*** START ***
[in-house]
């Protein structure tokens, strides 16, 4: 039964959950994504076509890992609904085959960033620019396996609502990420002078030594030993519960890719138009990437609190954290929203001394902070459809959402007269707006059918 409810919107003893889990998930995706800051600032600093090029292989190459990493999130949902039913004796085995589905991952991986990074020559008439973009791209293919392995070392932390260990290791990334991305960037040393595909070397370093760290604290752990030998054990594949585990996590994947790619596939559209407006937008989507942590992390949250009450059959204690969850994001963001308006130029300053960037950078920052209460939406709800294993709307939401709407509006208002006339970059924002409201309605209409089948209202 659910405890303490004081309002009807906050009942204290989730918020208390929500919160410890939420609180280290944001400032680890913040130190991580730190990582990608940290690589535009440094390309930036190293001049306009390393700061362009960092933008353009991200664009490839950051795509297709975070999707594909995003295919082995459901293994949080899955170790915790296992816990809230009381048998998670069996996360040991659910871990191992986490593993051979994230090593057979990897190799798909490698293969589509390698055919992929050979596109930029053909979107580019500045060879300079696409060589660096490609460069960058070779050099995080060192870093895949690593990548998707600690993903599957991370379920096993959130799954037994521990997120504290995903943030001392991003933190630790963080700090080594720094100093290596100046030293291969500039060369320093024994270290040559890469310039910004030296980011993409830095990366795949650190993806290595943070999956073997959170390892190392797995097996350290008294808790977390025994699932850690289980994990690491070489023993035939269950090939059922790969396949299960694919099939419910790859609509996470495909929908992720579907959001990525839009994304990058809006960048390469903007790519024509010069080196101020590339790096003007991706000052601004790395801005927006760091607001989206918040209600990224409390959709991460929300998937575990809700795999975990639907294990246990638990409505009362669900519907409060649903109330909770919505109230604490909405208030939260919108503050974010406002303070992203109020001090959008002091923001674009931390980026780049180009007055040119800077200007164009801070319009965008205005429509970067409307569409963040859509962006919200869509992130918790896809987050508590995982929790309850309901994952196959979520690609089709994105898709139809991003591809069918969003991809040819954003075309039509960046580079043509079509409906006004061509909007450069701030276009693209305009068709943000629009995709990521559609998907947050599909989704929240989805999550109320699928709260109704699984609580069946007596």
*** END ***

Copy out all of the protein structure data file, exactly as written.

[in-house]
């Protein structure tokens, strides 16, 4: 039964959950994504076509890992609904085959960033620019396996609502990420002078030594030993519960890719138009990437609190954290929203001394902070459809959402007269707006059918 409810919107003893889990998930995706800051600032600093090029292989190459990493999130949902039913004796085995589905991952991986990074020559008439973009791209293919392995070392932390260990290791990334991305960037040393595909070397370093760290604290752990030998054990594949585990996590994947790619596939559209407006937008989507942590992390949250009450059959204690969850994001963001308006130029300053960037950078920052209460939406709800294993709307939401709407509006208002006339970059924002409201309605209409089948209202 659910405890303490004081309002009807906050009942204290989730918020208390929500919160410890939420609180280290944001400032680890913040130190991580730190990582990608940290690589535009440094390309930036190293001049306009390393700061362009960092933008353009991200664009490839950051795509297709975070999707594909995003295919082995459901293994949080899955170790915790296992816990809230009381048998998670069996996360040991659910871990191992986490593993051979994230090593057979990897190799798909490698293969589509390698055919992929050979596109930029053909979107580019500045060879300079696409060589660096490609460069960058070779050099995080060192870093895949690593990548998707600690993903599957991370379920096993959130799954037994521990997120504290995903943030001392991003933190630790963080700090080594720094100093290596100046030293291969500039060369320093024994270290040559890469310039910004030296980011993409830095990366795949650190993806290595943070999956073997959170390892190392797995097996350290008294808790977390025994699932850690289980994990690491070489023993035939269950090939059922790969396949299960694919099939419910790859609509996470495909929908992720579907959001990525839009994304990058809006960048390469903007790519024509010069080196101020590339790096003007991706000052601004790395801005927006760091607001989206918040209600990224409390959709991460929300998937575990809700795999975990639907294990246990638990409505009362669900519907409060649903109330909770919505109230604490909405208030939260919108503050974010406002303070992203109020001090959008002091923001674009931390980026780049180009007055040119800077200007164009801070319009965008205005429509970067409307569409963040859509962006919200869509992130918790896809987050508590995982929790309850309901994952196959979520690609089709994105898709139809991003591809069918969003991809040819954003075309039509960046580079043509079509409906006004061509909007450069701030276009693209305009068709943000629009995709990521559609998907947050599909989704929240989805999550109320699928709260109704699984609580069946007596």